Recently we have seen what can best be described as “Cheap Import” weapon racks entering the US market. The cheap weapon cabinet distributors all make references to AR190-11 and OPNAV 5530 as reference points to security and quality of manufacturing.
DOD requirements for small arms storage ( AR190-11 and OPNAVINST 5530.13C) are not standards for quality or good design. They simply make reference to minimum performance standards relating to locking bars and hinges. Both were written at a time when the military was storing M16A1s in welded angle iron racks. Today, with the switch to modular weapon storage cabinets, these documents are of little value and in no way should be used to judge cabinet design or quality of construction.
We are now seeing weapon cabinets entering the US market form cheap foreign manufactures.
Example right: I took this picture at Fort Carson. The door had broken off the cabinet. It was sitting outside the arms room. This was a result of the construction style and build quality. The door on the cabinet was held in place with 4 rivets, that’s it. You can also see all the components piled up in the bottom because these cabinets and systems are not very well engineered.
It is not always easy to judge quality and performance from a PDF or printed weapon storage system proposal. To avoid products like this, it is important to evaluate not just the proposal, but also the person or company representing it.
See: Evaluating Competence of Your Sales Rep
There are many quality products on the market, however in the push for lower prices and contracting, command needs to be aware that in many cases you get what you pay for and you will end up with a system that must be replaced in just a few years.
Simply reviewing the performance specifications prior to posting a solicitation for bids can eliminate a lot of the risk of receiving a product that is inferior to what was requested or expected.
At a minimum all requests for a quote should require:
- Welded cabinet construction
- Door hinges must be welded, riveted door hinges will not be accepted
- Cabinets must be capable of storing a wide verity of weapons and their attachments without the need to purchase additional components.
Think Long Term
Most weapon storage systems are purchased to address a current specific need. Understand that the useful life of a quality weapon storage cabinet is 15 to 20 years. With that in mind, it is important to evaluate the weapon cabinets, not just for their ability to meet current armory need, but also for their ability to adapt to future changes.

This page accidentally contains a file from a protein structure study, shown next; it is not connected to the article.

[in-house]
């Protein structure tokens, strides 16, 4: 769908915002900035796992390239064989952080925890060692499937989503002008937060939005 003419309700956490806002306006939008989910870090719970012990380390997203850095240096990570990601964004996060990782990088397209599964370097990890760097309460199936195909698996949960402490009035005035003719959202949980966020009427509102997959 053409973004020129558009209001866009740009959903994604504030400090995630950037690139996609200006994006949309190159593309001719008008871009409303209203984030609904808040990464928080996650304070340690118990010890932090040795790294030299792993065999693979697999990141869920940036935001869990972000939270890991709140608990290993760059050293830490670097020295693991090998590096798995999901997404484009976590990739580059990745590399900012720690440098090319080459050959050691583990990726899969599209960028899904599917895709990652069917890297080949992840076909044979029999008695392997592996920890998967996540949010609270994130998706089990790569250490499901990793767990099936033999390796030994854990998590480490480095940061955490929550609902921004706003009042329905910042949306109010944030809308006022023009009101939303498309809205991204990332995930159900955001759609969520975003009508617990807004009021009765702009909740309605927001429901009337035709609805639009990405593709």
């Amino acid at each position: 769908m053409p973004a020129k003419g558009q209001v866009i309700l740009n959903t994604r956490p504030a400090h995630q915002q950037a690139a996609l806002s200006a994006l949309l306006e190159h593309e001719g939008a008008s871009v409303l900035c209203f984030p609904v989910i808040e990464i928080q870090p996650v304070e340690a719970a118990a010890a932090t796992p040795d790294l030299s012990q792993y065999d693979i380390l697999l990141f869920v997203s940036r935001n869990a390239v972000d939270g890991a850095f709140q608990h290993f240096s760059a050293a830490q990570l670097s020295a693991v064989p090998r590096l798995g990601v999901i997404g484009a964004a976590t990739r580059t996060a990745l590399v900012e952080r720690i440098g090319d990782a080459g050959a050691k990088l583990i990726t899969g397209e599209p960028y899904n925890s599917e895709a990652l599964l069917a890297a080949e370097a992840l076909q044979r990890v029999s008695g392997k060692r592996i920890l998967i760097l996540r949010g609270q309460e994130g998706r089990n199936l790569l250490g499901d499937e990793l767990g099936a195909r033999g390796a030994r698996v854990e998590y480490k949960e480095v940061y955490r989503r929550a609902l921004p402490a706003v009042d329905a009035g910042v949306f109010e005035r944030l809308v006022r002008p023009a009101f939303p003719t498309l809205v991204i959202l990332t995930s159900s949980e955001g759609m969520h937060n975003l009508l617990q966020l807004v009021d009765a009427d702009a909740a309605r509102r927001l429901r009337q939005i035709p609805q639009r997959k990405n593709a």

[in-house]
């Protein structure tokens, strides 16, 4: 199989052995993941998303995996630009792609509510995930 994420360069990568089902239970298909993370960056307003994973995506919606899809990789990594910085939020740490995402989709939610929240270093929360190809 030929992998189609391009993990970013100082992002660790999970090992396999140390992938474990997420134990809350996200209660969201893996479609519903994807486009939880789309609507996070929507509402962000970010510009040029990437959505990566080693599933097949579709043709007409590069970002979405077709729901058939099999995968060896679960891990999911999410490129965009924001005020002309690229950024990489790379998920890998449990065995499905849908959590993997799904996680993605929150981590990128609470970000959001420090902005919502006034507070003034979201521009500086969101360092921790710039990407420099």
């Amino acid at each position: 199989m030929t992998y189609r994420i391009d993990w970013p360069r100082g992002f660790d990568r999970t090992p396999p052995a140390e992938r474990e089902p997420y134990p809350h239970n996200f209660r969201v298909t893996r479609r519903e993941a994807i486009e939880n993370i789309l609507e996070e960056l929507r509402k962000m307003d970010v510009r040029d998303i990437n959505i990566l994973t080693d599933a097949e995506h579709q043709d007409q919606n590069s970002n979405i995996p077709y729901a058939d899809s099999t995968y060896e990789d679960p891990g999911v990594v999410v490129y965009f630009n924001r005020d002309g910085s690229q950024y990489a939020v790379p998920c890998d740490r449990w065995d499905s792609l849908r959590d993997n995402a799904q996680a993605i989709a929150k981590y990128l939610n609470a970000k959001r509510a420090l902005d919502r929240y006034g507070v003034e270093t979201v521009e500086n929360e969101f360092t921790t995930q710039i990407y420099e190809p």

Many foreign produced weapon cabinets were never designed for US military use.
Canadian weapon racks were introduced around 2004 and have historically not been popular in the US. Those manufacturers are now trying to make a push back into the US military market. It appears they have changed their name and are now marketed under the name Sekure, which is in no way associated with SecureIt® Tactical. Sekure’s weapon storage cabinets were designed from the ground up to meet a Canadian standard and Canadian way of storing and managing weapons and gear. They are not inferior to US products – they are just different. This difference can cause serious consequences when these systems are applied to a US military armory.
See: K Armory Mistake? and Should the US Military Use Import Weapon Racks?
Education is the key to make the best decision
Take the time to understand what’s available, how it is made and how well it adapts to changes. Weapon storage vaults and armories are dynamic environments and changes happen frequently.
The Three keys to long-term success:
- SimplicityAll things being equal, the simplest solutions are those that will withstand the test of time. Simple solutions require little or no training and anyone can use them. – As a point of reference, the Canadian system referenced above has over 225 different SKUs or parts. A US system like our Tactical Model 84 Weapon rack has about 8 components. See Curse of the Bracket Racks”
- Load CapacityShelf load capacity is critical. Many Import systems on the market use lightweight shelving in an effort to keep cost down. Simply stated: there are many heavy things in armories that end up on shelves. This is not an area to go cheap. We see a lot of system failures due to insufficient cabinet and shelf load capacity
- SustainabilityThe weapon storage solution you choose should provide flexibility to adapt to changes in weapons lists and armory workflow without requiring the user to purchase new, or updated components. This is a big problem with many cheap systems and some not so cheap ones.
Please take the time to review the material in our Weapon Storage 101 series. The more you know about weapon storage and armory workflow the better decisions you will make.
Please do not hesitate to contact our Armory design group for assistance